Yang J.E.,Institute of Chemical Processes |
Hong J.W.,Institute of Chemical Processes |
Kim J.,Institute of Chemical Processes |
Paik S.R.,Institute of Chemical Processes
Bulletin of the Korean Chemical Society | Year: 2014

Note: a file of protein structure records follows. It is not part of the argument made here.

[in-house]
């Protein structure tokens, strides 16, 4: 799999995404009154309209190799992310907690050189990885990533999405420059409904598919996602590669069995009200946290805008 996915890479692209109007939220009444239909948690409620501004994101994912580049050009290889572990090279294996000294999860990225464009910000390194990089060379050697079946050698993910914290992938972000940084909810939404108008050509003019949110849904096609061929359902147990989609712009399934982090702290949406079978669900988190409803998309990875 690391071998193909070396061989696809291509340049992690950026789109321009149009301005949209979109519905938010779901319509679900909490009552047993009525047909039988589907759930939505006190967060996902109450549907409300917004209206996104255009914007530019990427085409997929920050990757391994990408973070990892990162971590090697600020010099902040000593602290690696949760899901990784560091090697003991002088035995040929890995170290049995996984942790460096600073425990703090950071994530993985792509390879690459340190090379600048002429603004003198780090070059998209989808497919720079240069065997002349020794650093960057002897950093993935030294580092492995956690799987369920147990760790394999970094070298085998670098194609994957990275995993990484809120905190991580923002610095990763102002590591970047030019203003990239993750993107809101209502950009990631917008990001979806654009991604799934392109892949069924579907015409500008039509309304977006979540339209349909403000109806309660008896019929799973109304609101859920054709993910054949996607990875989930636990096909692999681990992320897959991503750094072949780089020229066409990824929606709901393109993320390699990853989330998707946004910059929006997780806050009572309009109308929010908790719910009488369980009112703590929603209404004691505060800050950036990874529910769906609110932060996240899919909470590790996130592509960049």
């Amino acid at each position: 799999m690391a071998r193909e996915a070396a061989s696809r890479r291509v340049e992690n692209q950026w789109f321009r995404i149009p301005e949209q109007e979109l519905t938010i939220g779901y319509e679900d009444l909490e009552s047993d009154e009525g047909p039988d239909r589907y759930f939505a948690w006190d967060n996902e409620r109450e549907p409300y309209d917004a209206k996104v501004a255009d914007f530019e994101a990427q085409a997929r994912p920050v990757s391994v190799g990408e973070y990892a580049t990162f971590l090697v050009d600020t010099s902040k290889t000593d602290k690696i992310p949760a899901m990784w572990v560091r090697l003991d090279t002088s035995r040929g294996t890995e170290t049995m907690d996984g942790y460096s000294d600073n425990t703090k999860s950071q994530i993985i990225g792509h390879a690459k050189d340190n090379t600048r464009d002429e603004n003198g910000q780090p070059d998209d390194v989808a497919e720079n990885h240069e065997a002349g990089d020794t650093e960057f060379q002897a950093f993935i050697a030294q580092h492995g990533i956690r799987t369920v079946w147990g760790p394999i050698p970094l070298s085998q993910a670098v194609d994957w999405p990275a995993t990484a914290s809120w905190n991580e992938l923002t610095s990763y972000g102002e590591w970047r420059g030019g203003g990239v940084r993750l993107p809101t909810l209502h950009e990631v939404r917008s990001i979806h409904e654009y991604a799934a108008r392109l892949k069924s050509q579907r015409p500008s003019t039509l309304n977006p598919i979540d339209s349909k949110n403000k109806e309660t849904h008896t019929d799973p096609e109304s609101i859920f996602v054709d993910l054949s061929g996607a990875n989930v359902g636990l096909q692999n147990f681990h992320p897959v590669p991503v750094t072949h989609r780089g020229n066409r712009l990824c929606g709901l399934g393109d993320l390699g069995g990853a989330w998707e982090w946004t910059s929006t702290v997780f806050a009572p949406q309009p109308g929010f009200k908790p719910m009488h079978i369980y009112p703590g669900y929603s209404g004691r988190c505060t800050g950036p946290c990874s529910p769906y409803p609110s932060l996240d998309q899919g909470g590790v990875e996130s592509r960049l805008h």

Amyloidogenic proteins often exhibit fibrillar polymorphism through alternative assembly processes, which has been considered to have possible pathological implications. Here, firefly luciferase (LUC) is shown to induce amyloid polymorphism of α-synuclein, the major constituent of Lewy bodies found in Parkinson's disease, by acting as a novel template. The drastically accelerated fibrillation kinetics of α-synuclein with LUC required the nucleation center produced by the active enzyme of LUC. Fluorescent dye binding, transmission electron microscopy, and Fourier transformed infrared spectroscopy revealed the morphologically distinctive amyloid fibrils of α-synuclein prepared in the absence or presence of LUC. As the altered morphological characteristics became inherent to the mature fibrils, those properties were inherited to next-generations via nucleation-dependent fibrillation process. The seed control, therefore, would be an effective means to modify amyloid fibrils with different biochemical characteristics. In addition, the LUC-directed amyloid fibrillar polymorphism also suggests that other cellular biomolecules including enzymes in general are able to diversify amyloid fibrils, which could be self-propagated with diversified biological activities, if any, inside cells.